Making the jump from theater student to Lutheran minister wasn't that big a leap for the Rev. Keith Hardy.

The pastor of Trinity Lutheran Church here has found that every week he can combine his love of the stage with his desire to serve God.

"There aren't that many professions where once a week you get to write yourself a 20-minute monologue," Hardy joked, quickly adding that it's not the only reason he went into the ministry.

"I just couldn't get away from it. From the time I was 6, I tried to think of something else to do -- acting, teaching, technical writing."

Hardy said he could have followed the family tradition of theater work. Hisfather, grandfather and grandmother all acted in professional and semi-professional productions.

But the 39-year-old pastor said he finally realized the clergy was how God wanted him to use his talents.

"That may sound corny, but that's the way I feel. I would not havethis talent if God did not intend for me to use it in this way."

Now -- in addition to his weekly sermons -- Hardy performs in skits during Lutheran synod conventions and the Westminster community Good Friday service.

"Like the old movie title says, the Gospel is the greatest story ever told," he said. "It deserves to be told with excitement and drama. I don't see the theater as the presentation of that which is imaginary, but the revelation of that which is most profoundly true.

"When it's done well, it's entertaining, as any good story is."

Since moving back to the area after serving in Puerto Rico for four years, the 1975 graduate of Gettysburg College in Pennsylvania has performed three times on the stage of his alma mater for the Gettysburg Theatre Festival.

This year, he appears as Norman Bulansky in "The Boys Next Door" tomorrow, Friday and Saturday.

Written by Tom Griffin, the play follows four mentally retarded men -- ArnoldWiggins (played by George Muschamp), Lucien P. Smith (John Fiedor), Barry Klemper (Ian P. Murphy) and Bulansky -- who live in a home designed to help them function on their own in society.

As they work, socialize together and emotionally support each other, the audience is gently led through humor to see the challenges that face the handicapped.

For example, Norman Bulansky's co-workers at the doughnut shop think they are being nice to him by giving him all the broken doughnuts at the end of each day. However, this perceived kindness has resulted in Norman gaining 17 pounds since he started the job a few months ago.

The audience also sees how one of Arnold's co-workers takes advantage of his handicap by forcing him to shine his shoes everyday.

"The play does an excellent job in showing that these men are human beings first and foremost," Hardy said. "Too often those withmental handicaps are too quickly stereotyped and the human being is not seen."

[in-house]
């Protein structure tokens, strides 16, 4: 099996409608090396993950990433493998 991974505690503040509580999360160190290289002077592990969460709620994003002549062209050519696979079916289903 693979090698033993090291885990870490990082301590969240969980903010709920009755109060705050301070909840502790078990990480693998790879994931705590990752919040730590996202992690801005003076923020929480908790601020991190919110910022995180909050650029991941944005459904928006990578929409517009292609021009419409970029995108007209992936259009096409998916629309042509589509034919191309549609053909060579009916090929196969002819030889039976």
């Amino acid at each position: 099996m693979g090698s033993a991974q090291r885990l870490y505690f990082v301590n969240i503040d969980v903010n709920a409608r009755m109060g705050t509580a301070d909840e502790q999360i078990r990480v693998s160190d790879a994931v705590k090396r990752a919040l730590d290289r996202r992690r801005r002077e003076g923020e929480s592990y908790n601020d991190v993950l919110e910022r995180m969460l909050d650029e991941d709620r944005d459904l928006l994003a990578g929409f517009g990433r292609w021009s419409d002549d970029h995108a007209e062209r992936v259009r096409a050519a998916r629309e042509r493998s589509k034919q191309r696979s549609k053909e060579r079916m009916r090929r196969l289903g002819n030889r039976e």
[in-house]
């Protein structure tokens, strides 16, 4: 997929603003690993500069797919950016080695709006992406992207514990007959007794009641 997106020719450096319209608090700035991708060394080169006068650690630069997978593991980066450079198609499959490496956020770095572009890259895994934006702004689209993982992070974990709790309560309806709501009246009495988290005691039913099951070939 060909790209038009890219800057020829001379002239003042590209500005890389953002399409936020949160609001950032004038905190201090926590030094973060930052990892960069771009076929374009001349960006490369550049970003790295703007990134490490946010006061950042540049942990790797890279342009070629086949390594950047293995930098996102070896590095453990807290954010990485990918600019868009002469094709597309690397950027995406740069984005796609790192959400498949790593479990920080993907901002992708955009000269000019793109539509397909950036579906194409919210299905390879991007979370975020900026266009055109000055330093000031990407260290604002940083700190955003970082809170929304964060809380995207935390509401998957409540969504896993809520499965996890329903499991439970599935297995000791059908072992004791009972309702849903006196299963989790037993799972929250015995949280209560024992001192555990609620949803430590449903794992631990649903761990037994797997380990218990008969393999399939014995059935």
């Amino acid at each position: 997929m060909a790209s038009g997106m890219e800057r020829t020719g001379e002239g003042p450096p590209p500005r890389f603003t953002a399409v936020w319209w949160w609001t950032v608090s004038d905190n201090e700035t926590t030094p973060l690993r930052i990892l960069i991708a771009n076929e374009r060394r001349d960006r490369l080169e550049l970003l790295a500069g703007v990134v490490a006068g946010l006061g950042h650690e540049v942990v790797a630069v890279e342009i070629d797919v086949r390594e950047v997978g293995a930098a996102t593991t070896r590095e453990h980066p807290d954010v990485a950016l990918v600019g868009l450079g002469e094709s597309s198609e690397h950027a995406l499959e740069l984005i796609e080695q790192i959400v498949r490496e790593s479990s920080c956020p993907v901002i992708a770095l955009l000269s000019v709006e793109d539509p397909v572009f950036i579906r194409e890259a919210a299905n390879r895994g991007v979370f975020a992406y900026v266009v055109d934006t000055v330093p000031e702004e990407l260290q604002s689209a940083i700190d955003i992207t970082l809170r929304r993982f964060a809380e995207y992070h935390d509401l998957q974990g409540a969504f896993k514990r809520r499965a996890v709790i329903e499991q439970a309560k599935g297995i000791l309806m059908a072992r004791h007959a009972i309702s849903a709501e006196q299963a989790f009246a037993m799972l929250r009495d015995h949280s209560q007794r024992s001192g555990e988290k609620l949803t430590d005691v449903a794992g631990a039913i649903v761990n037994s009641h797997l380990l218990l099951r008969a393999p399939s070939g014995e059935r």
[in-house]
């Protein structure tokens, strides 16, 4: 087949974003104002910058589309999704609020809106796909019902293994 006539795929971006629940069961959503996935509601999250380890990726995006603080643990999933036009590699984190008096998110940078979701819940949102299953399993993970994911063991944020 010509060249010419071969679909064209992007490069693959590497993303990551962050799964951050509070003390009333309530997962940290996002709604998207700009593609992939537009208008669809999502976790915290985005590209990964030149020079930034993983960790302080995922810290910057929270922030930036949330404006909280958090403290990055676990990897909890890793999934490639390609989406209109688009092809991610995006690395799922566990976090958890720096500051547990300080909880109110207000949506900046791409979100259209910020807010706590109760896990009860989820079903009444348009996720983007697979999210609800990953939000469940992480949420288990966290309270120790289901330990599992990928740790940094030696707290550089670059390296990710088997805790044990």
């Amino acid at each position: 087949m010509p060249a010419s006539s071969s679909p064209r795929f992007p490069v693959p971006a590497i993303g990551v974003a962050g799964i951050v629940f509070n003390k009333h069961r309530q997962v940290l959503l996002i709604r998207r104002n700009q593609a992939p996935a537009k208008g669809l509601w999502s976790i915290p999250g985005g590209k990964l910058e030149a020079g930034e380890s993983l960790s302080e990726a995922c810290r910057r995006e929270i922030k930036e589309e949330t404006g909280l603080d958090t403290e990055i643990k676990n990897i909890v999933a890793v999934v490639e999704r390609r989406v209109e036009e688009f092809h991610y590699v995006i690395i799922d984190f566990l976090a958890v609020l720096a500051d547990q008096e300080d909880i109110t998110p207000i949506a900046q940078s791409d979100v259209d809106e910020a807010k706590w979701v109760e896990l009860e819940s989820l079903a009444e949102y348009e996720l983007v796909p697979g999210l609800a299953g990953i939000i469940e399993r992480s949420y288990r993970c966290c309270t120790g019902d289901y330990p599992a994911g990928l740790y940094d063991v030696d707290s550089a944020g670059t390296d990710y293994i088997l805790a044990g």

Emile O. Schmidt, the play's director, said Hardy's work with handicapped people while studying at the Lutheran Theological Seminary at Philadelphia helps him bring the role of Norman to life.

"After he was cast in the role, it was fascinating that he had worked with men tally handicapped in his career," Schmidt said. "He makes a real contribution above the acting. He's just right for the part."

Hardy's fellow actors said that his commitment to the project also helps them form their characters.

"He really plumbs the depth of a character," Murphy said. "He gets to the bottom of Norman, and that helps us get to the bottom of our characters."

Murphy said thatHardy's interpretation of his keys as a crucifix -- a prop that Norman carries everywhere and is reluctant to give up -- helped him find inner meanings for different props he used.

"There are actors who are creative and intuitive, and others who do careful work," said Muschamp, who has worked with Hardy on various productions during the past few years. "Keith is both."

Muschamp also said that Hardy is supportive of the other actors, helping them all work well together. The closeness of the cast is necessary to give the play an air of spontaneity since one line does not logically follow another, he said.

"We have to mutually trust each other," Muschamp said. "We have to work as an ensemble effort, like the Flying Wallendas. You have to graba line as it flies by.

"Keith is so giving and supportive, it's wonderful."

What Hardy's fellow actors said they are most impressedwith is how he won't force his career into his work with the troupe.

"He doesn't preach to us," said Joanna Heath, who plays Norman's girlfriend, Sheila. "We talk about it, but he's sensitive to the factthat not everyone has the same feelings and beliefs he does."

In fact, Muschamp said he sometimes forgets Hardy is a pastor.

"Thereare times when I might pull a prank on him or slap him on the back alittle too hard and I think afterward that it would have been something I would have been embarrassed to do if he had his collar on," Muschamp said. "But he's not stuffy about it at all. He's just one of the boys."

Tickets, available at the door, are $10 for adults and $5for children and students. Curtain is at 8:30 p.m. tomorrow, Friday and Saturday. A 2 p.m. matinee also will be presented on Saturday.

For information, call (717)-337-6060.

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